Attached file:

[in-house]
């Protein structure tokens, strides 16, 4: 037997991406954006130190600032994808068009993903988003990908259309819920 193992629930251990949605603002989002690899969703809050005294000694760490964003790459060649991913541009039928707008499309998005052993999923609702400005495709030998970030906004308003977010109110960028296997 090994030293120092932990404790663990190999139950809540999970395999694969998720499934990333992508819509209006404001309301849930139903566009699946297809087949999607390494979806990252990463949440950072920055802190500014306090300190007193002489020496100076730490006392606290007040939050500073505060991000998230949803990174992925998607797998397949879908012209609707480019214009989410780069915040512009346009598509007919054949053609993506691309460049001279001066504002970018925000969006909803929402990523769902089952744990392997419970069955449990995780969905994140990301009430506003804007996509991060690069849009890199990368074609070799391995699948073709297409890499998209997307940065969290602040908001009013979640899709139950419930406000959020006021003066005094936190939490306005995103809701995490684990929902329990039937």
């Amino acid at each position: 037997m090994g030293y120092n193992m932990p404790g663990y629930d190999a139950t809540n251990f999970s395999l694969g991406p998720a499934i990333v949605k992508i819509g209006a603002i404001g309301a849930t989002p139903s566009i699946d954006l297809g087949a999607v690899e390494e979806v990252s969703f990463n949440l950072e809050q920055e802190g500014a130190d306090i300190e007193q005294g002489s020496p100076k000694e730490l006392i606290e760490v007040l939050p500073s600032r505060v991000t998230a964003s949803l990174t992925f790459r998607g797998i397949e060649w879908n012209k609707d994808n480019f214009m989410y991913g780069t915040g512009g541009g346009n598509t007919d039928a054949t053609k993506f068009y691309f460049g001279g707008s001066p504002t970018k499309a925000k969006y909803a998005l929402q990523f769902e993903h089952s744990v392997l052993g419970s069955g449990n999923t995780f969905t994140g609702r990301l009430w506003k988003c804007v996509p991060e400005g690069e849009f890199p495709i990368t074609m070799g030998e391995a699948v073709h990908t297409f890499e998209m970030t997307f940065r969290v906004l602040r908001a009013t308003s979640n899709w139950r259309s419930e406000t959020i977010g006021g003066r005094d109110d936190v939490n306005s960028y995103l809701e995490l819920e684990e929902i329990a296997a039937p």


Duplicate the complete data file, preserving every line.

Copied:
[in-house]
């Protein structure tokens, strides 16, 4: 037997991406954006130190600032994808068009993903988003990908259309819920 193992629930251990949605603002989002690899969703809050005294000694760490964003790459060649991913541009039928707008499309998005052993999923609702400005495709030998970030906004308003977010109110960028296997 090994030293120092932990404790663990190999139950809540999970395999694969998720499934990333992508819509209006404001309301849930139903566009699946297809087949999607390494979806990252990463949440950072920055802190500014306090300190007193002489020496100076730490006392606290007040939050500073505060991000998230949803990174992925998607797998397949879908012209609707480019214009989410780069915040512009346009598509007919054949053609993506691309460049001279001066504002970018925000969006909803929402990523769902089952744990392997419970069955449990995780969905994140990301009430506003804007996509991060690069849009890199990368074609070799391995699948073709297409890499998209997307940065969290602040908001009013979640899709139950419930406000959020006021003066005094936190939490306005995103809701995490684990929902329990039937």
């Amino acid at each position: 037997m090994g030293y120092n193992m932990p404790g663990y629930d190999a139950t809540n251990f999970s395999l694969g991406p998720a499934i990333v949605k992508i819509g209006a603002i404001g309301a849930t989002p139903s566009i699946d954006l297809g087949a999607v690899e390494e979806v990252s969703f990463n949440l950072e809050q920055e802190g500014a130190d306090i300190e007193q005294g002489s020496p100076k000694e730490l006392i606290e760490v007040l939050p500073s600032r505060v991000t998230a964003s949803l990174t992925f790459r998607g797998i397949e060649w879908n012209k609707d994808n480019f214009m989410y991913g780069t915040g512009g541009g346009n598509t007919d039928a054949t053609k993506f068009y691309f460049g001279g707008s001066p504002t970018k499309a925000k969006y909803a998005l929402q990523f769902e993903h089952s744990v392997l052993g419970s069955g449990n999923t995780f969905t994140g609702r990301l009430w506003k988003c804007v996509p991060e400005g690069e849009f890199p495709i990368t074609m070799g030998e391995a699948v073709h990908t297409f890499e998209m970030t997307f940065r969290v906004l602040r908001a009013t308003s979640n899709w139950r259309s419930e406000t959020i977010g006021g003066r005094d109110d936190v939490n306005s960028y995103l809701e995490l819920e684990e929902i329990a296997a039937p």